Director of the D.C. Department of Consumer and Regulatory Affairs (DCRA), Melinda Bolling, who held the position since July 2015, will be replaced on an interim basis by Ernest Chrappah, the present head of the Department of For-Hire Vehicles.
The leadership change was recently announced by DC Deputy Mayor for Planning and Economic Development Brian Kenner at a DCRA staff meeting.
“Mr. Chrappah brings to this role his years of experience as a government executive as well as a successful entrepreneur with a reputation for finding innovative solutions to complex challenges,” said D.C. Mayor Muriel Bowser’s administration in a statement.
DCRA has a broad mandate. The agency handles business licensing and also building permitting and enforcement. In 2017, DCRA issued over 63,000 building permits. More than 15,000 inspections of construction sites were also conducted by the agency.
DCRA also faced issues as residents complained of its slow response while dealing with complaints of illegal constructions and vacant properties. The builders also said that they faced hassles with the agency which was expensive when it came to issuing buildings permits.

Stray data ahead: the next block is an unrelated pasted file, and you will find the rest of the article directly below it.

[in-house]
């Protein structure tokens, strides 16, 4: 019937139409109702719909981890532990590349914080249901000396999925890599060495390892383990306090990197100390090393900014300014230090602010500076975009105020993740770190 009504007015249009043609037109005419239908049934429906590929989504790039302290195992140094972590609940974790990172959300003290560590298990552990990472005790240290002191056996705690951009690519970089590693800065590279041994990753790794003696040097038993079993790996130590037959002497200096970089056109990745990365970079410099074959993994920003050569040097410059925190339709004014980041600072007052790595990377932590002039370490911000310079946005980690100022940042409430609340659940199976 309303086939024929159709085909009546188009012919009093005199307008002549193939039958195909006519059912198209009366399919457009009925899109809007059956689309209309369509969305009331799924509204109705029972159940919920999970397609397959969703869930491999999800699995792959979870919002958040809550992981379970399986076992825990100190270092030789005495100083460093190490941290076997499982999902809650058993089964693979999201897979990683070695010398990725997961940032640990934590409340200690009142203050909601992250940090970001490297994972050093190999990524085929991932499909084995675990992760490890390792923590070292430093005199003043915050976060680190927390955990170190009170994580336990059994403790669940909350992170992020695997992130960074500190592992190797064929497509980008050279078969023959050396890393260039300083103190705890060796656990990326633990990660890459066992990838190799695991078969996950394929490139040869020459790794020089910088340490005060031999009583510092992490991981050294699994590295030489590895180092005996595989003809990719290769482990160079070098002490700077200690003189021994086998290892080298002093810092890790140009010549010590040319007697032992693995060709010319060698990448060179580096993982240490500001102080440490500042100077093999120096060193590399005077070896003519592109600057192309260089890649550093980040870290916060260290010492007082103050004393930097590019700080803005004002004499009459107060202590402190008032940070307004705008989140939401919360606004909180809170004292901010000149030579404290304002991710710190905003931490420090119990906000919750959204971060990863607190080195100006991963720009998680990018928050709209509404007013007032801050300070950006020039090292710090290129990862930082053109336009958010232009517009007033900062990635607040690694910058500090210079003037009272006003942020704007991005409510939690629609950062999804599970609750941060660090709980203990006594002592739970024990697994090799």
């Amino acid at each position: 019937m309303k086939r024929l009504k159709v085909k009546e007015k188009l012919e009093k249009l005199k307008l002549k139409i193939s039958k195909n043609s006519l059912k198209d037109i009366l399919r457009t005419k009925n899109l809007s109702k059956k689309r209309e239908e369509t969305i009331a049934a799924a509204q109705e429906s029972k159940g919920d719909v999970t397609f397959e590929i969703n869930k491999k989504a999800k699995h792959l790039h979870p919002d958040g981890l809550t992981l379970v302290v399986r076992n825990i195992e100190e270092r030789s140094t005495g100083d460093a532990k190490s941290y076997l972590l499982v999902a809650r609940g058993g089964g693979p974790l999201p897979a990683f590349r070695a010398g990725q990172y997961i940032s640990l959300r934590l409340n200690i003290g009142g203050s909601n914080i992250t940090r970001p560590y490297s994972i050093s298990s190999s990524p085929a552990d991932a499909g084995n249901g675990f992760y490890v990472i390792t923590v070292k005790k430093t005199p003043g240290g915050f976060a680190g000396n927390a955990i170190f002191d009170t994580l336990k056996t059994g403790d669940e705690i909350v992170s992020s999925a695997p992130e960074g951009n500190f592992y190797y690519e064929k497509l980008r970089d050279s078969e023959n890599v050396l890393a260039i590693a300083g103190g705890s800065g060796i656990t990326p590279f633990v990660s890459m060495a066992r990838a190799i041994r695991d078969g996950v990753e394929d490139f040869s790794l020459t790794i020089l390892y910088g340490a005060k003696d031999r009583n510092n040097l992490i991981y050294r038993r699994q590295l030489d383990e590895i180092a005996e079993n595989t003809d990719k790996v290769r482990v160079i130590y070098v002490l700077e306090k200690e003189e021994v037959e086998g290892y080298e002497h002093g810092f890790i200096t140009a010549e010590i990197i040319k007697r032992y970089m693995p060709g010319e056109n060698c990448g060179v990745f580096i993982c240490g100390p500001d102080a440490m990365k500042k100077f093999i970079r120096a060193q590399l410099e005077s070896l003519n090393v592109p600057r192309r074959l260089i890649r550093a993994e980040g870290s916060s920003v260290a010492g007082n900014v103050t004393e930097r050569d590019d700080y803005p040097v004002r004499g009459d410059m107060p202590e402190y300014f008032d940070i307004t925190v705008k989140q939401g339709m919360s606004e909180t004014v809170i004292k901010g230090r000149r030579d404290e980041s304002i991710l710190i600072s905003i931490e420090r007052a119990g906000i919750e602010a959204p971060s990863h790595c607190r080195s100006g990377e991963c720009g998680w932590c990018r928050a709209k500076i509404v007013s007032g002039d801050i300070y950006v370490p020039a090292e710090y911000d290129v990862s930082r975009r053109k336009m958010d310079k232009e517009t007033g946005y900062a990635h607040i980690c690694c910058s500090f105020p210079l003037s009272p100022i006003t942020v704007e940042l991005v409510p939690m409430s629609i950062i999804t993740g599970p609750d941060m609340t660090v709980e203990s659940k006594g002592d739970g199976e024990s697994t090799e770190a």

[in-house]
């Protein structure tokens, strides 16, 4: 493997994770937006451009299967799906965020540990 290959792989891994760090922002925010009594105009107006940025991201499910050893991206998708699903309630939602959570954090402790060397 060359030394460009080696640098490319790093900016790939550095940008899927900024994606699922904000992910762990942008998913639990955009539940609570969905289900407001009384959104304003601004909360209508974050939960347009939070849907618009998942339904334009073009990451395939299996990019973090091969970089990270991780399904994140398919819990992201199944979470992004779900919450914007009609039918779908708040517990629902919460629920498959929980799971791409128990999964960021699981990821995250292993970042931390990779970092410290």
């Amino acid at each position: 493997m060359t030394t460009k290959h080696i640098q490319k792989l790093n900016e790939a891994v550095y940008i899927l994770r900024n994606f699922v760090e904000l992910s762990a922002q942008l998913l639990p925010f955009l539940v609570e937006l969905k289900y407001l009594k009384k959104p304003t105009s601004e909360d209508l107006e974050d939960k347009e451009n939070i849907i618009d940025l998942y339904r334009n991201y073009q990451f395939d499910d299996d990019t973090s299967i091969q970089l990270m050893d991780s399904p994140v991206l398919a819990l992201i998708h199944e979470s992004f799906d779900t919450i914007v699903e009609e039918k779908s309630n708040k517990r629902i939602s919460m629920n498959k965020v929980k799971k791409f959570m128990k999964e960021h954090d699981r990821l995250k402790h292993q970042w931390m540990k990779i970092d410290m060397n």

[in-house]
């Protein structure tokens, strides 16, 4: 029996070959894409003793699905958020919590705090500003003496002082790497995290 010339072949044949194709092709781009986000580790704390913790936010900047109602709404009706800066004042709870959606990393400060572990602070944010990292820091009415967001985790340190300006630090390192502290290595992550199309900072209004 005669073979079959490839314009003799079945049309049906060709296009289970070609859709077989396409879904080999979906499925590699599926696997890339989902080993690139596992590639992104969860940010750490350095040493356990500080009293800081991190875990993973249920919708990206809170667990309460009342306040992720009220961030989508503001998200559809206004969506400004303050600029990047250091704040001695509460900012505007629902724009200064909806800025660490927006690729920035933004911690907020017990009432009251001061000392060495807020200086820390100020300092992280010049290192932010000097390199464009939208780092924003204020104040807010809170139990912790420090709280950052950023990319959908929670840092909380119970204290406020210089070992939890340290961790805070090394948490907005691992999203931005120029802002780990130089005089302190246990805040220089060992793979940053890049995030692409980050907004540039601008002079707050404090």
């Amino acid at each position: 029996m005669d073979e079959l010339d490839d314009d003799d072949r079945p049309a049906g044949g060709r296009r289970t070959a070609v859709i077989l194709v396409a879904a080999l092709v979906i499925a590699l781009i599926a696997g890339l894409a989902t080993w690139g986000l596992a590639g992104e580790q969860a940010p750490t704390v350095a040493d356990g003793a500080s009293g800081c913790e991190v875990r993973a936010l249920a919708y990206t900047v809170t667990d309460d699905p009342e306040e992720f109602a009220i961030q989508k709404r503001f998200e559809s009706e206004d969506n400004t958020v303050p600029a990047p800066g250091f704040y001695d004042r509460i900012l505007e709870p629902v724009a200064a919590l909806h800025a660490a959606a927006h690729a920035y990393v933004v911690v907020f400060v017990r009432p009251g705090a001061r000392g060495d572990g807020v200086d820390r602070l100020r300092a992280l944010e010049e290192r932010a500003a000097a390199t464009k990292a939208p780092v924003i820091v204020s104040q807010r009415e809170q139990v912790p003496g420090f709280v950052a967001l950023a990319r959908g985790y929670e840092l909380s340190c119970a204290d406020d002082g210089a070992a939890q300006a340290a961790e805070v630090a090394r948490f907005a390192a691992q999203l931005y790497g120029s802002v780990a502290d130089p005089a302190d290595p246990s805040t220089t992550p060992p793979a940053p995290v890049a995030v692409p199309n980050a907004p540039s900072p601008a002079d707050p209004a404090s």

Bolling was credited for making some progress to reform DCRA, but some issues still remain, according to the critics of the agency.
“The grade I would give her would be a C-minus. Overall, there’s still enormous problems with the agency—its lack of professionalism, its lack of responsiveness. That said, it’s less atrocious today than it was three years ago. They have managed to crawl a little ways up the hill,” said Mark Eckenweiler, Ward 6 ANC commissioner who frequently testified to the Council on issues facing DCRA.
On steps taken to reform the agency by Bowser and Bolling, Eckenweiler termed it as “little bit of lipstick on the pig.” “The long-term structural problems within the agency have not been resolved,” he said. “This is tinkering at the edges.”
Following her re-election, DC Mayor Muriel Bowser at a press conference said that she was looking at every part of her administration to see where things can change and where there’s need for new leadership.
“We are going into a fresh four years, and we regard that as an opportunity to do things better, do things faster, or to do things bigger,” said Bowser. “We haven’t tried everything. We haven’t thought of everything. And we would be entirely arrogant if we had thought we had.”